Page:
Step 3: Hone Your Skills

Practice, Practice, Practice – this might seem obvious, but the better you are at the sport, the more likely you are to be awarded scholarships. Join a local league, hire a bowling coach, participate in tournaments, and practice regularly.

Step 4: Track Your Achievements

Start recording your scores, accolades, and even videos of your games. A well-organized portfolio can be invaluable when reaching out to college coaches or when applying for scholarships.

Step 5: Network

It’s crucial to build relationships with coaches and teams if you want a bowling scholarship. Reach out to college coaches with an introductory email, your portfolio, and a genuine interest in their program. Also, consider attending bowling camps or showcases where college scouts might be present.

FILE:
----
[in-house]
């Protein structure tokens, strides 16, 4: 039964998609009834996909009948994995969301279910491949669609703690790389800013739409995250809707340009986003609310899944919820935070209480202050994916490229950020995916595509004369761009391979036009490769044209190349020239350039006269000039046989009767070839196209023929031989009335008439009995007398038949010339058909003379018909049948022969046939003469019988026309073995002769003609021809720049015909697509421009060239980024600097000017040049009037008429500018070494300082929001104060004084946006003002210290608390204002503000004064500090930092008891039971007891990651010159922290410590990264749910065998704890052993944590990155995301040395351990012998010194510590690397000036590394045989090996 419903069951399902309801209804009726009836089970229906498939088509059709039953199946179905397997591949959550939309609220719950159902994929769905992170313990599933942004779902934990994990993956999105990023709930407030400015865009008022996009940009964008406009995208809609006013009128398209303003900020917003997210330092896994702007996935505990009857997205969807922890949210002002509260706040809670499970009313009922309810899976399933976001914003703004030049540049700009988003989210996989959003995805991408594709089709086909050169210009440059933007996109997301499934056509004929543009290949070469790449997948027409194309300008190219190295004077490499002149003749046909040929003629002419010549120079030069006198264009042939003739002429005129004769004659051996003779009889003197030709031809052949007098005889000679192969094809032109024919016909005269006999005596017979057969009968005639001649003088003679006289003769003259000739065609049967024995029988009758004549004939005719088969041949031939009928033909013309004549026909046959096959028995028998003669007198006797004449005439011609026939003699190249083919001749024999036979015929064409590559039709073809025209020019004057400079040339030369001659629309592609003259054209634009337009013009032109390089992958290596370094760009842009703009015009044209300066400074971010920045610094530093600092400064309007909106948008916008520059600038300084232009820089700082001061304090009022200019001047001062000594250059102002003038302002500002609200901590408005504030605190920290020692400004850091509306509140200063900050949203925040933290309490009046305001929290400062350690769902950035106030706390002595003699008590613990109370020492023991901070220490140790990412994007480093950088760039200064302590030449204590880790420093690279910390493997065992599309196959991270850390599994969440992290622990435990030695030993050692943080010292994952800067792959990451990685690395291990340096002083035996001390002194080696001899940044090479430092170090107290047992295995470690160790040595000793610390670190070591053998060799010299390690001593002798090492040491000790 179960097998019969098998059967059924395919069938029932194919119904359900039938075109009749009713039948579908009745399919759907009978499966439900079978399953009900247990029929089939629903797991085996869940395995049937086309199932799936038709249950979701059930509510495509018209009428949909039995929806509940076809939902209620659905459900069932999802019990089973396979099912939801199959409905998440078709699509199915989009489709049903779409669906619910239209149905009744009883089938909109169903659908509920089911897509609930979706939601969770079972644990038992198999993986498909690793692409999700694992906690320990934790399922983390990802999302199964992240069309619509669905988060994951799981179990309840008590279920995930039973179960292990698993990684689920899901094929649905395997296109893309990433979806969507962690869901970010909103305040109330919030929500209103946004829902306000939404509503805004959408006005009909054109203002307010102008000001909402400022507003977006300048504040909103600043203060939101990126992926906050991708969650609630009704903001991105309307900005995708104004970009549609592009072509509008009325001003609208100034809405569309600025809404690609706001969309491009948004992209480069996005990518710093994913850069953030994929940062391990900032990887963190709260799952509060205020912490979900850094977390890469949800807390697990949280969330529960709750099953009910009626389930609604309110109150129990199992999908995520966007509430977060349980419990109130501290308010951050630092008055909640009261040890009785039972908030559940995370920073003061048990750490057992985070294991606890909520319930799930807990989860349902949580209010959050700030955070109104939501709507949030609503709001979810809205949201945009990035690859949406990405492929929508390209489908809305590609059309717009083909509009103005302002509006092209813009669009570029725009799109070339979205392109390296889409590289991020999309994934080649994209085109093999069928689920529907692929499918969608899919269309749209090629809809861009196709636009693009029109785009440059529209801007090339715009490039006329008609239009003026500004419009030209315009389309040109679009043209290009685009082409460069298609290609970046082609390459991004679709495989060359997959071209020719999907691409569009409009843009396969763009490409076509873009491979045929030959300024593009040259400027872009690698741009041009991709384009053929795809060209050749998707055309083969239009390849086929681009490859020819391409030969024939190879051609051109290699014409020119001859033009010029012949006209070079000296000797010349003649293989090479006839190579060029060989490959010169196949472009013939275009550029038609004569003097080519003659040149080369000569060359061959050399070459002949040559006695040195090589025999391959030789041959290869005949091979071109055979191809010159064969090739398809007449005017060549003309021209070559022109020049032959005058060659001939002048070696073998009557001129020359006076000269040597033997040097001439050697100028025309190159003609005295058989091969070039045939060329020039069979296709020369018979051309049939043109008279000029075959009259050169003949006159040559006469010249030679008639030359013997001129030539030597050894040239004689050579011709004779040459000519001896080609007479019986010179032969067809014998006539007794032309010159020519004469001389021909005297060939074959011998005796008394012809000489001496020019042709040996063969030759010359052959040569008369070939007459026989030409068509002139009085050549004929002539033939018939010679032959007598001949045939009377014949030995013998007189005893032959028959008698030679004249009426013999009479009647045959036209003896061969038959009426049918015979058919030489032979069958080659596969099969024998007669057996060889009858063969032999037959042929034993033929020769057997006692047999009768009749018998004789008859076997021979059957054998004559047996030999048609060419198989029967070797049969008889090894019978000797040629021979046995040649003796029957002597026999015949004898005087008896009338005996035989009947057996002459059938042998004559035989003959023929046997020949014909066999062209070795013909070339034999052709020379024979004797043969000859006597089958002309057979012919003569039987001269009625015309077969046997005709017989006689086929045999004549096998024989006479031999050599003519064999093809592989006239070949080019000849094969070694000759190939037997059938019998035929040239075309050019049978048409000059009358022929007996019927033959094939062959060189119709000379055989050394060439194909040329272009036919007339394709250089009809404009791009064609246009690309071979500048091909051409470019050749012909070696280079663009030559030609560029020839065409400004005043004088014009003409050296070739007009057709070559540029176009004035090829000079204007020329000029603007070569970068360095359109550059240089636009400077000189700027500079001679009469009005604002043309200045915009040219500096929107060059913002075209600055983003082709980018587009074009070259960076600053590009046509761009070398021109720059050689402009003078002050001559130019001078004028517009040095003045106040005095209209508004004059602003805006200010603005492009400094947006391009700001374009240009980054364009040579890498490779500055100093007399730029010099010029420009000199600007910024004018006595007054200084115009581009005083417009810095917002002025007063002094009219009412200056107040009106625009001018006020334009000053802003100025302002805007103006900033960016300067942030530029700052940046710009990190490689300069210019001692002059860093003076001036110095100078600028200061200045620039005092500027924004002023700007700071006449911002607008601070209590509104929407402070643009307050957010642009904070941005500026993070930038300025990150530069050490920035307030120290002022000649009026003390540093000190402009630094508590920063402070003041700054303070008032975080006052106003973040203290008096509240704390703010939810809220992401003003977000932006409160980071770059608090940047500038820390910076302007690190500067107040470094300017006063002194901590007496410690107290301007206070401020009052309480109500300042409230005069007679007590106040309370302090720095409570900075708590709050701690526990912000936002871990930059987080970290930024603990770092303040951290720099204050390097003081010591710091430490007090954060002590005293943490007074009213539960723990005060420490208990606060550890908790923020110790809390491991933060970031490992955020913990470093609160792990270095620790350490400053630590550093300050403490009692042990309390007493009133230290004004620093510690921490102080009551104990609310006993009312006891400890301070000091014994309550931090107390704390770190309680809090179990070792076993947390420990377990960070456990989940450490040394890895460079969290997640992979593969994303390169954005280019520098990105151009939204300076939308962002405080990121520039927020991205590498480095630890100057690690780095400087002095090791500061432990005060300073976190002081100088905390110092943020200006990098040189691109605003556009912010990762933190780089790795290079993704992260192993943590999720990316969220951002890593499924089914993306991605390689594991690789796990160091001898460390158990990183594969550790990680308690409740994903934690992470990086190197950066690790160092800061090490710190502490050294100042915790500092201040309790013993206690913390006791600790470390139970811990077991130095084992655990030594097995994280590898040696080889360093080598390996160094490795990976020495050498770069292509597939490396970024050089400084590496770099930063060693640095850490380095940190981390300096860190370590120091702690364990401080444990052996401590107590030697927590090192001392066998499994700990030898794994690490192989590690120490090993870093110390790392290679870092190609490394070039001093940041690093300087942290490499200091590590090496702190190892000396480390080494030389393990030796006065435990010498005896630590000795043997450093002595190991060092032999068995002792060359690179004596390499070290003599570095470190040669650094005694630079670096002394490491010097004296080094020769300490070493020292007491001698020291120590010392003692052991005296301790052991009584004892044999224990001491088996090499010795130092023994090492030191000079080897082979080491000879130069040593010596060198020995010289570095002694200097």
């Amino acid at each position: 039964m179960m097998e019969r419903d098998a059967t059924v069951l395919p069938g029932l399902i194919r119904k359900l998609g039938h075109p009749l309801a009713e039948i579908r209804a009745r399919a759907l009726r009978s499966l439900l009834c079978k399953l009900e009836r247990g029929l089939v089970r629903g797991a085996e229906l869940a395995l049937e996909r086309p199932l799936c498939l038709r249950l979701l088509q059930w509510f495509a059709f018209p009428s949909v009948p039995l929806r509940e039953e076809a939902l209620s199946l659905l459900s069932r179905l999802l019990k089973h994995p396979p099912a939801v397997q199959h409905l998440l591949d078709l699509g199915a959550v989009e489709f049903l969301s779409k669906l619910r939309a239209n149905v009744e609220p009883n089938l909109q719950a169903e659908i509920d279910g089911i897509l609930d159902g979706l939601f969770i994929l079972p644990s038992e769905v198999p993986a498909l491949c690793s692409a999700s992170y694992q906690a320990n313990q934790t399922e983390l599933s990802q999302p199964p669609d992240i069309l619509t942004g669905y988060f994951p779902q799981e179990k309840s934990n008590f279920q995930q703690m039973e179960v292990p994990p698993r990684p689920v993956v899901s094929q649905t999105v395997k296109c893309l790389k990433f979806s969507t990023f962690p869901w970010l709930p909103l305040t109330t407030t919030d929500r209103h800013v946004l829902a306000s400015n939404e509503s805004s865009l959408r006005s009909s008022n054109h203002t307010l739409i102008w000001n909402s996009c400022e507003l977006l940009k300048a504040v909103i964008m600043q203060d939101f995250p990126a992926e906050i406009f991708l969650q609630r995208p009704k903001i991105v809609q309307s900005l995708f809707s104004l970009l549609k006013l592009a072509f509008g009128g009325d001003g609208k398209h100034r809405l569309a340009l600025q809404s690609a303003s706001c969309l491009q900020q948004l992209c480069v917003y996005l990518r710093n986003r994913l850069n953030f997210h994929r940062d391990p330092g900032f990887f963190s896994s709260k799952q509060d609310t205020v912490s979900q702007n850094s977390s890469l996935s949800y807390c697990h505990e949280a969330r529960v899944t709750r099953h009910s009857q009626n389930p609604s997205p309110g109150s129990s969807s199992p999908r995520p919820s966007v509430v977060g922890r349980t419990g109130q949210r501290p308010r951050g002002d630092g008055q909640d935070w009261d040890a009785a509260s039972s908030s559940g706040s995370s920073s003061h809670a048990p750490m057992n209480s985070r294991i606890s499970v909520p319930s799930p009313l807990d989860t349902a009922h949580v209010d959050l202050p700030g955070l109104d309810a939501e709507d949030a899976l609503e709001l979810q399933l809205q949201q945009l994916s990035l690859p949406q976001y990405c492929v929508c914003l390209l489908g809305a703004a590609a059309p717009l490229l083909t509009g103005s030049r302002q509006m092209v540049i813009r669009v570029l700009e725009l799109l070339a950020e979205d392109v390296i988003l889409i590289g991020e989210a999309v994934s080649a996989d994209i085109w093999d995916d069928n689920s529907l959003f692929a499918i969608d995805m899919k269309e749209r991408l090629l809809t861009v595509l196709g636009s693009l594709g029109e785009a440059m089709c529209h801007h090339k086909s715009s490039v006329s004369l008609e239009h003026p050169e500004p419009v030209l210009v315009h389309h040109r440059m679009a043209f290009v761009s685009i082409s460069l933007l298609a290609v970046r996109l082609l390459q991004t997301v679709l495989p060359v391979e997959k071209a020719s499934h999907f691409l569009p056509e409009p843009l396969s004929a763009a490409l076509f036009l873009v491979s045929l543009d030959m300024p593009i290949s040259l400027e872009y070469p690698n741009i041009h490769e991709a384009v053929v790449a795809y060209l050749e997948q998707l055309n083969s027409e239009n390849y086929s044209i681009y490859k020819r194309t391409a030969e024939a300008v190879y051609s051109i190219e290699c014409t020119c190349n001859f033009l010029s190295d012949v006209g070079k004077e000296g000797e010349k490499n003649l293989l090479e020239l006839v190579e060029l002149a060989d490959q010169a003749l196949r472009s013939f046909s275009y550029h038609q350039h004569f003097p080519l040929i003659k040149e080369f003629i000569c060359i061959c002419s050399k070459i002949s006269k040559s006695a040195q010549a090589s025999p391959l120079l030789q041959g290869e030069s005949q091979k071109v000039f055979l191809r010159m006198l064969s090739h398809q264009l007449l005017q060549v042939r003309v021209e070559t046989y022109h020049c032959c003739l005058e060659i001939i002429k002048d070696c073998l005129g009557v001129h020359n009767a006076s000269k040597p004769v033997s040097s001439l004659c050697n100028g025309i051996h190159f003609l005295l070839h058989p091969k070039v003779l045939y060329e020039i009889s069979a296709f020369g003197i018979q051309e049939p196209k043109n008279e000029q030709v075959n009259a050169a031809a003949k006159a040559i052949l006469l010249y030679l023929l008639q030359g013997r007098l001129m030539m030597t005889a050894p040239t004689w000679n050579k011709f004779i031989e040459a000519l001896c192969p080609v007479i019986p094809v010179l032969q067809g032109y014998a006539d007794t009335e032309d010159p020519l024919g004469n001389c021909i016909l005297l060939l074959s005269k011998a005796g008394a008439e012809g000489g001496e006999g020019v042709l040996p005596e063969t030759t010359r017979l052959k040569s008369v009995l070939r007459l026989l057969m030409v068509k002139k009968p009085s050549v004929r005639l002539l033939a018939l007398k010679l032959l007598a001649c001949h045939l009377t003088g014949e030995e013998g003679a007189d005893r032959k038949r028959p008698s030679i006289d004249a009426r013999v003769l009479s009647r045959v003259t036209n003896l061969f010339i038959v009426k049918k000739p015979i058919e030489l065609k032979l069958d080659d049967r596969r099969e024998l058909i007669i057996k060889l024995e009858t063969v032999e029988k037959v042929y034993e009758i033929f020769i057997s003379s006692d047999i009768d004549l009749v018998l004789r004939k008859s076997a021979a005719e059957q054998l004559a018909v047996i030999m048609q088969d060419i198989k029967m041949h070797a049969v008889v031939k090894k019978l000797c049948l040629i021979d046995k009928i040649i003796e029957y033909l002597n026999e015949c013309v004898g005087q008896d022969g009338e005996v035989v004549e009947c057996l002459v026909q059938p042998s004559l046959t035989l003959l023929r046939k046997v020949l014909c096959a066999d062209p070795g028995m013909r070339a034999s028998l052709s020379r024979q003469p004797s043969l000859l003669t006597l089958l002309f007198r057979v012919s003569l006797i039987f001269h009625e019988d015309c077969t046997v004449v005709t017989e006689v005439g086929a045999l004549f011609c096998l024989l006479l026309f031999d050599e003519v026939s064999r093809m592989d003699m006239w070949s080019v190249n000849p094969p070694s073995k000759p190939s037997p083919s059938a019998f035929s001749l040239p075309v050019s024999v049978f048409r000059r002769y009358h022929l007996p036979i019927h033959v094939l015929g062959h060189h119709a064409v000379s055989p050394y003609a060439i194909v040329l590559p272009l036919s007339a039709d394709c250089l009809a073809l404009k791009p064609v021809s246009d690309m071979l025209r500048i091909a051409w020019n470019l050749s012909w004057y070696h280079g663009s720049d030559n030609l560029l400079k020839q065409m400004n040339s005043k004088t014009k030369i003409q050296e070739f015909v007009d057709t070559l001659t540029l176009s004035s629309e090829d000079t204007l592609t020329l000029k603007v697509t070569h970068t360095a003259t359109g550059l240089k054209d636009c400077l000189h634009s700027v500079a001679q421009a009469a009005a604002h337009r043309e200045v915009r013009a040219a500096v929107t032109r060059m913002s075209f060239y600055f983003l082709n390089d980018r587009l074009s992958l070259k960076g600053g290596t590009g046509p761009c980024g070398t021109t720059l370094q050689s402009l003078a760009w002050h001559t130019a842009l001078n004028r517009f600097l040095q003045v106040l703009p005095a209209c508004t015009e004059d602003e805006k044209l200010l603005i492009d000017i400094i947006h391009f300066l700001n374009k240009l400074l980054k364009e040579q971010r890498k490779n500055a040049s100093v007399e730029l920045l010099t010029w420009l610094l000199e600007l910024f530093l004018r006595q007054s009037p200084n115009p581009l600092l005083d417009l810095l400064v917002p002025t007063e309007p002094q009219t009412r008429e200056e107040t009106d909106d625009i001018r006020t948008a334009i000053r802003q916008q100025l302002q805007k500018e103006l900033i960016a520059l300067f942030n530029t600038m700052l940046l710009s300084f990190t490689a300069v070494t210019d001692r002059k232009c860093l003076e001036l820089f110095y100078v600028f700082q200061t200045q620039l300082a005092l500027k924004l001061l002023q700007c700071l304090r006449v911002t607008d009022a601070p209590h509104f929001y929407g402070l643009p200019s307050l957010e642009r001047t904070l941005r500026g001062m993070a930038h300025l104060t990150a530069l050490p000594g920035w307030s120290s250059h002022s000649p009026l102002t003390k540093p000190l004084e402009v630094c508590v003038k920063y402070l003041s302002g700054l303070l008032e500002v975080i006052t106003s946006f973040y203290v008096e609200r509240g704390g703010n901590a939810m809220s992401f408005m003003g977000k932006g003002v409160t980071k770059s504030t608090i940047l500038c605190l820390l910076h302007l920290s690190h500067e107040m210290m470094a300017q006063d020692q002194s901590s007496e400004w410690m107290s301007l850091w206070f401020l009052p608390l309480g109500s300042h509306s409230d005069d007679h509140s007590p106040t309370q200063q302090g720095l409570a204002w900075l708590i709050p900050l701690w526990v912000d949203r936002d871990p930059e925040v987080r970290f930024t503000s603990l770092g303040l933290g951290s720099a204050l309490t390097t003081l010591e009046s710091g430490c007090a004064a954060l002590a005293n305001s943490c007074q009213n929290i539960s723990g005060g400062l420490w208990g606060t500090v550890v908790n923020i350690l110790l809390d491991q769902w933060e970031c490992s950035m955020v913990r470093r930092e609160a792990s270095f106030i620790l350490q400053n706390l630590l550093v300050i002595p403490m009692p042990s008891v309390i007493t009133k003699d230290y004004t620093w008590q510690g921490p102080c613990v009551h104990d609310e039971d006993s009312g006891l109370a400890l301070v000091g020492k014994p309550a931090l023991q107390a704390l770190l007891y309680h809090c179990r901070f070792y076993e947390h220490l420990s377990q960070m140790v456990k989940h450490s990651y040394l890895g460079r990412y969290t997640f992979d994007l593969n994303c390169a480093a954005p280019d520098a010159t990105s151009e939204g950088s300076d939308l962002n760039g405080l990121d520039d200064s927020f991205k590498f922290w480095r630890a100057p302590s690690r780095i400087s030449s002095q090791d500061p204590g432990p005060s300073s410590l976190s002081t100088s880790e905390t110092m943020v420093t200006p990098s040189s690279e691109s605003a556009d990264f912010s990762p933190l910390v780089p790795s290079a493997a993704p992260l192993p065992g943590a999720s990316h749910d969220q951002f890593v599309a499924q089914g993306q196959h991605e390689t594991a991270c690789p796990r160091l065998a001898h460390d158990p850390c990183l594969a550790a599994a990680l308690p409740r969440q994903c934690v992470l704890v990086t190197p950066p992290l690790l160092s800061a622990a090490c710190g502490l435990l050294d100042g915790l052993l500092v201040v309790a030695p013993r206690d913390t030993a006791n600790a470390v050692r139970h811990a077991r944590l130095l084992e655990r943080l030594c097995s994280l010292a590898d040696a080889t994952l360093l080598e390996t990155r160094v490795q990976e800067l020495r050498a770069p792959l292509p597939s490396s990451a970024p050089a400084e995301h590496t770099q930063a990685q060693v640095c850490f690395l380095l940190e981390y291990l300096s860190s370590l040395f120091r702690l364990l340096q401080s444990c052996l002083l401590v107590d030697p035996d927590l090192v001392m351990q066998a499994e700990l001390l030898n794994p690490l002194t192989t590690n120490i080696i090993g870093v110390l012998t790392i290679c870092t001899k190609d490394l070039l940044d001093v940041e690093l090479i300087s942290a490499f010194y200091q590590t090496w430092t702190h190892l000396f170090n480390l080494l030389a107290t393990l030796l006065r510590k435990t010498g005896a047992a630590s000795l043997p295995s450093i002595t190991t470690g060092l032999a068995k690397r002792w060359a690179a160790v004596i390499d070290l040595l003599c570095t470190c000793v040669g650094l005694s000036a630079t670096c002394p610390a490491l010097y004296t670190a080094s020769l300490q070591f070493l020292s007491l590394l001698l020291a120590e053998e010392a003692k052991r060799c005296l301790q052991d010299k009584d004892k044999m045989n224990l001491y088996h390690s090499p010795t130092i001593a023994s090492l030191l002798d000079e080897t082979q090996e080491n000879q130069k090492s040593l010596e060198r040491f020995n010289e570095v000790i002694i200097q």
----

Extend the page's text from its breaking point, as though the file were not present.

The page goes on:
Step 6: Focus on Academics

Remember, you’re applying for college scholarships, so academic records do matter. Many athletic scholarships have a GPA requirement, and good grades can only strengthen your application.

Step 7: Apply Broadly

It’s always a good idea to diversify – don’t put all your balls in one basket. Apply for scholarships at many institutions. Look for other scholarship opportunities outside of colleges, such as from bowling organizations (like the United States Bowling Congress) or local community groups. 

Whenever you’re applying, be sure to read the application instructions carefully. Making a mistake on your application could cost you the scholarship. Keeping all of this in mind could help you earn substantial scholarship dollars.